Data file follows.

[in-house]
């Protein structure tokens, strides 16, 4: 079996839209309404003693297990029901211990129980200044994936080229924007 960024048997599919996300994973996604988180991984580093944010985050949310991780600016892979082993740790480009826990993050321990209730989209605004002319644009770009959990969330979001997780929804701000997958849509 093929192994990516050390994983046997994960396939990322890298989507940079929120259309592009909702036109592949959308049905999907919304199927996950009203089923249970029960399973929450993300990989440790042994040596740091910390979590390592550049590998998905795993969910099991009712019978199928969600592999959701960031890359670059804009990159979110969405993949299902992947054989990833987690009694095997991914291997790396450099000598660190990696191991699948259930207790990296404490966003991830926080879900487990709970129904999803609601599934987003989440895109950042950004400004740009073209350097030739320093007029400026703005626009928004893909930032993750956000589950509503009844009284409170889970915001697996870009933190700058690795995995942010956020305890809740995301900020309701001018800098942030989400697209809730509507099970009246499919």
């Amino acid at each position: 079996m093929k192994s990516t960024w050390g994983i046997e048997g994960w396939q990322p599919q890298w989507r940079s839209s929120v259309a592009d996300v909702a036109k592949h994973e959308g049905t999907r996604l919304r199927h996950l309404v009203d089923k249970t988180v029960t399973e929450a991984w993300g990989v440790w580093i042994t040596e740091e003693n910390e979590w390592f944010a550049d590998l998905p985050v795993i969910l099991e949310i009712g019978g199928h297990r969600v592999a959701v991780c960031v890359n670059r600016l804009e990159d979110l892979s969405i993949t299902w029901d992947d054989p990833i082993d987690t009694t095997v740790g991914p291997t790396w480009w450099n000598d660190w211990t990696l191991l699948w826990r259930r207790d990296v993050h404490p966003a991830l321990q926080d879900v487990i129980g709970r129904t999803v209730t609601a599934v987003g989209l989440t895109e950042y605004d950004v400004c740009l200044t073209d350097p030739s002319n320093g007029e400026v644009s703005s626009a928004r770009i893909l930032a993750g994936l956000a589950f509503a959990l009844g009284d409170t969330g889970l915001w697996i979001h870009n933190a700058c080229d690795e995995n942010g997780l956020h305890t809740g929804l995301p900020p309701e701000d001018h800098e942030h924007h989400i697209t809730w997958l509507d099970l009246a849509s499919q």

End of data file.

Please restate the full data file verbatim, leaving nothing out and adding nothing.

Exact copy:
[in-house]
């Protein structure tokens, strides 16, 4: 079996839209309404003693297990029901211990129980200044994936080229924007 960024048997599919996300994973996604988180991984580093944010985050949310991780600016892979082993740790480009826990993050321990209730989209605004002319644009770009959990969330979001997780929804701000997958849509 093929192994990516050390994983046997994960396939990322890298989507940079929120259309592009909702036109592949959308049905999907919304199927996950009203089923249970029960399973929450993300990989440790042994040596740091910390979590390592550049590998998905795993969910099991009712019978199928969600592999959701960031890359670059804009990159979110969405993949299902992947054989990833987690009694095997991914291997790396450099000598660190990696191991699948259930207790990296404490966003991830926080879900487990709970129904999803609601599934987003989440895109950042950004400004740009073209350097030739320093007029400026703005626009928004893909930032993750956000589950509503009844009284409170889970915001697996870009933190700058690795995995942010956020305890809740995301900020309701001018800098942030989400697209809730509507099970009246499919």
């Amino acid at each position: 079996m093929k192994s990516t960024w050390g994983i046997e048997g994960w396939q990322p599919q890298w989507r940079s839209s929120v259309a592009d996300v909702a036109k592949h994973e959308g049905t999907r996604l919304r199927h996950l309404v009203d089923k249970t988180v029960t399973e929450a991984w993300g990989v440790w580093i042994t040596e740091e003693n910390e979590w390592f944010a550049d590998l998905p985050v795993i969910l099991e949310i009712g019978g199928h297990r969600v592999a959701v991780c960031v890359n670059r600016l804009e990159d979110l892979s969405i993949t299902w029901d992947d054989p990833i082993d987690t009694t095997v740790g991914p291997t790396w480009w450099n000598d660190w211990t990696l191991l699948w826990r259930r207790d990296v993050h404490p966003a991830l321990q926080d879900v487990i129980g709970r129904t999803v209730t609601a599934v987003g989209l989440t895109e950042y605004d950004v400004c740009l200044t073209d350097p030739s002319n320093g007029e400026v644009s703005s626009a928004r770009i893909l930032a993750g994936l956000a589950f509503a959990l009844g009284d409170t969330g889970l915001w697996i979001h870009n933190a700058c080229d690795e995995n942010g997780l956020h305890t809740g929804l995301p900020p309701e701000d001018h800098e942030h924007h989400i697209t809730w997958l509507d099970l009246a849509s499919q």